Why the Women's March on Washington was the perfect way to needle Donald Trump

For all that Trump fancies himself a master of spectacle, he lost this round, and he knows it

The Women's March on Washington.
(Image credit: REUTERS/Shannon Stapleton)

Protests invite generalizations, and I was about to irresponsibly philosophize about what Saturday's historic Women's March means — specifically, what it teaches us about American self-portraiture — when I stumbled on this photograph of the new president and his wife. Surrounded by a truly unreasonable number of roses at the inaugural luncheon on Jan. 20 — a day that ought to have brought them some joy — they look the very picture of unhappiness. This is Adam and Eve sulking outside of Eden. This is every marriage gone wrong, every midlife crisis, every spiritual void that leads a soul to snatch something they'll wake up in the night regretting.

So I stopped short, because that image with its blue dress and red tie crystallized so much of what happened in America this weekend. It provoked the crowds of people in red hats who gathered in Washington, D.C., one day and the crowds of people in pink hats who gathered there — and all over the country and the world — the next. Is there anything true worth saying about a country that produced both those spectacles and this portrait of a man and a woman caught off guard, slathered in wealth, their misery on exhausted display in a rare moment when they forgot about the cameras?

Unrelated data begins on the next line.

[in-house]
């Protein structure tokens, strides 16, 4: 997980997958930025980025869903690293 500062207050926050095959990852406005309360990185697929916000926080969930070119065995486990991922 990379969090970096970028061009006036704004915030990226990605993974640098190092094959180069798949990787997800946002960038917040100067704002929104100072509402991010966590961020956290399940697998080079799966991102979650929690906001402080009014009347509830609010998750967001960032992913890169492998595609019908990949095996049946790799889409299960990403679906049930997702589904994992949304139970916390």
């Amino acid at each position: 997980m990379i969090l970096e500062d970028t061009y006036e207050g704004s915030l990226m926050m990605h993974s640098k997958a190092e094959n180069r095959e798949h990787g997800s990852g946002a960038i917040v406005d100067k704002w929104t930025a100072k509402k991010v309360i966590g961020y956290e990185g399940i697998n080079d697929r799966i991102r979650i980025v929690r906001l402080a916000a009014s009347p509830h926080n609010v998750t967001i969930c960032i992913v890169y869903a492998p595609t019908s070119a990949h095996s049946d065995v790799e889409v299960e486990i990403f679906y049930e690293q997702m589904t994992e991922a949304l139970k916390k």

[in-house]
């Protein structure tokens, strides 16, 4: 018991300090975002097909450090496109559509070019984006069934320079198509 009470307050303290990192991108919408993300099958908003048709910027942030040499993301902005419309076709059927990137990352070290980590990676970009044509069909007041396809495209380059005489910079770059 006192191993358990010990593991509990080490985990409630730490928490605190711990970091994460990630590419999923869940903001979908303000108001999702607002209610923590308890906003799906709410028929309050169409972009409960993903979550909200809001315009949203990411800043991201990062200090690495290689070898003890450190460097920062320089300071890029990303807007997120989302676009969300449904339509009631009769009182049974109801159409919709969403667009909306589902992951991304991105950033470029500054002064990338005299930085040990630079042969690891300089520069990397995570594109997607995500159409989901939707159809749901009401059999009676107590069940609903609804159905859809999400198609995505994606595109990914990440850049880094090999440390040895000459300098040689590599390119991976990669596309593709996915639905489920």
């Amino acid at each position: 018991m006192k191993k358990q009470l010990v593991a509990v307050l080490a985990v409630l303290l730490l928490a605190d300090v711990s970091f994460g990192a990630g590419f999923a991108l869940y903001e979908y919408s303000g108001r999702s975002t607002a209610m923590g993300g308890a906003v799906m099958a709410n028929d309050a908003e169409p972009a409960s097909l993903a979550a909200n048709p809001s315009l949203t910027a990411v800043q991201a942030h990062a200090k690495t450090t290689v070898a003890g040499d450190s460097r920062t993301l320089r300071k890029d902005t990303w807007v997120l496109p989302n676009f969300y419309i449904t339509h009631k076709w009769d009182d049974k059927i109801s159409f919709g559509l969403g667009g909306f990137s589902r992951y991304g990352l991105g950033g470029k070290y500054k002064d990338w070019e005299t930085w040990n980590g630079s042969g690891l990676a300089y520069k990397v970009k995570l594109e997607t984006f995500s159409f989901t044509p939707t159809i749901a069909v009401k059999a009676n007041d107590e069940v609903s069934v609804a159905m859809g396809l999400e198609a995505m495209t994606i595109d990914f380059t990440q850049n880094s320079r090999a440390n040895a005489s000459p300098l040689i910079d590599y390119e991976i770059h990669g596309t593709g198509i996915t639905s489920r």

Subscribe to The Week

Escape your echo chamber. Get the facts behind the news, plus analysis from multiple perspectives.


Sign up for The Week's Free Newsletters

From our morning news briefing to a weekly Good News Newsletter, get the best of The Week delivered directly to your inbox.

From our morning news briefing to a weekly Good News Newsletter, get the best of The Week delivered directly to your inbox.

Sign up
To continue reading this article...
Continue reading this article and get limited website access each month.
Get unlimited website access, exclusive newsletters plus much more.
Cancel or pause at any time.
Already a subscriber to The Week?
Not sure which email you used for your subscription? Contact us
Lili Loofbourow

Lili Loofbourow is the culture critic at TheWeek.com. She's also a special correspondent for the Los Angeles Review of Books and an editor for Beyond Criticism, a Bloomsbury Academic series dedicated to formally experimental criticism. Her writing has appeared in a variety of venues including The Guardian, Salon, The New York Times Magazine, The New Republic, and Slate.